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    This paper reports on aspects of a recent project carried out for the International Labour Organization (ILO) and the World Bank, which was designed to feed into the process of updating and expanding India’s apprenticeship system. The apprenticeship system in India is extremely small for the country’s population, even taking into account the high proportion of jobs that are in the informal economy, and is subject to very rigid regulation. Expansion of the system has been seen as vital in order to improve the supply of skills to the rapidly expanding economy, and also to address issues of disparity in labour market participation and equity for certain groups in Indian society. The paper firstly explains how findings about apprenticeship systems from ten other countries, together with analysis of the Indian situation, were used to present options for consideration by the Indian government. It then analyses these options for their social justice and equity implications

    High quality traineeships : Identifying what works

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    This study explores the common features of high-quality traineeships using case studies from the cleaning, child care, construction, retail, finance and insurance, and meat processing areas. The research identifies a range of policy measures that could improve both the practice and image of traineeships. A good practice guide has also been developed to assist in ensuring that all traineeships are of equally high quality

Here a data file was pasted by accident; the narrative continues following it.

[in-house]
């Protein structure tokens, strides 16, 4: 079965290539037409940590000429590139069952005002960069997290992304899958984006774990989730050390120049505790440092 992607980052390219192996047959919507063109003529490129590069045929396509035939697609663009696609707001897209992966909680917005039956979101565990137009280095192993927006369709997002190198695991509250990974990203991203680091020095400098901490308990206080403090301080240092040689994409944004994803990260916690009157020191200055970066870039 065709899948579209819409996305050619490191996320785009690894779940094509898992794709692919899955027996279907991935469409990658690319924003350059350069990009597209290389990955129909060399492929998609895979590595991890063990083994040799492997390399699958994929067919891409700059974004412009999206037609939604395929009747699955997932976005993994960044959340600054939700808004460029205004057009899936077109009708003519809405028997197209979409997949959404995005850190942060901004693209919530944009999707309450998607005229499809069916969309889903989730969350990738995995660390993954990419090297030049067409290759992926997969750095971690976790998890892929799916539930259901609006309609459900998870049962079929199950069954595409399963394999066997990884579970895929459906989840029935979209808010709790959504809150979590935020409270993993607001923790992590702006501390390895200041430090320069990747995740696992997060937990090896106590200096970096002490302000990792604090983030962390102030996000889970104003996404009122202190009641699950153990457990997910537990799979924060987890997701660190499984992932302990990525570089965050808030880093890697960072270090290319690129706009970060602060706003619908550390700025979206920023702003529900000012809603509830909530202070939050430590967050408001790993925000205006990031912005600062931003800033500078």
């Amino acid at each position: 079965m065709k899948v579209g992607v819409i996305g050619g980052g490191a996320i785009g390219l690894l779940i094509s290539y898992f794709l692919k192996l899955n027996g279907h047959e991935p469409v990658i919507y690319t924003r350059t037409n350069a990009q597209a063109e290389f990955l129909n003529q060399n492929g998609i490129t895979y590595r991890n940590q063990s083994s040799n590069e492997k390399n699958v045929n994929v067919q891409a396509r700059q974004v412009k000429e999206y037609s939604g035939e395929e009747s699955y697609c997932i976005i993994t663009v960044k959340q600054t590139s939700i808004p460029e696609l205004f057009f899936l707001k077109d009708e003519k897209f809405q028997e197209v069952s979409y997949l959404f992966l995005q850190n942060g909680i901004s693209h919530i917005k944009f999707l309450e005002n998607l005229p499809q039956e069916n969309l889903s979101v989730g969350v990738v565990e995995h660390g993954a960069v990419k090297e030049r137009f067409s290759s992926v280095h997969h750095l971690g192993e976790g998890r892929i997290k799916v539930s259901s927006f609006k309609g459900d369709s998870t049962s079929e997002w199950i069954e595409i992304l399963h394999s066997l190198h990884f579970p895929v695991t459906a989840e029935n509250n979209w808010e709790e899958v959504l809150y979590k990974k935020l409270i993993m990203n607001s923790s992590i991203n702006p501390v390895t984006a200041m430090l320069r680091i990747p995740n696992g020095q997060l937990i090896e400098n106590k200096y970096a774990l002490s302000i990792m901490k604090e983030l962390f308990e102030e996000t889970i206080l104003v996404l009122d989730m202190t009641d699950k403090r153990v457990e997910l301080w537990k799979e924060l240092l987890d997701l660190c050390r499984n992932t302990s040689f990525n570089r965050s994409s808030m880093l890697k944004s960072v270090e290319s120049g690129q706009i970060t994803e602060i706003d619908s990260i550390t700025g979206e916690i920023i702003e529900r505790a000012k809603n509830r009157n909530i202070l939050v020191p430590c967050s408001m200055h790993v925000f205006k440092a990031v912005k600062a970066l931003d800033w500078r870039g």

Towards a model apprenticeship framework: a comparative analysis of national apprenticeship systems.

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    This project was undertaken with funding from the International Labour Organization (ILO) and the World Bank. It was designed to inform the redevelopment of the Indian apprenticeship system. Government officials wanted to consider features of good practice from around the world. Ten expert international researchers were identified and provided case studies about their own countries’ apprenticeship systems; a cross-case analysis produced a framework for a ‘model apprenticeship system’. Measures of success for apprenticeship systems were also identified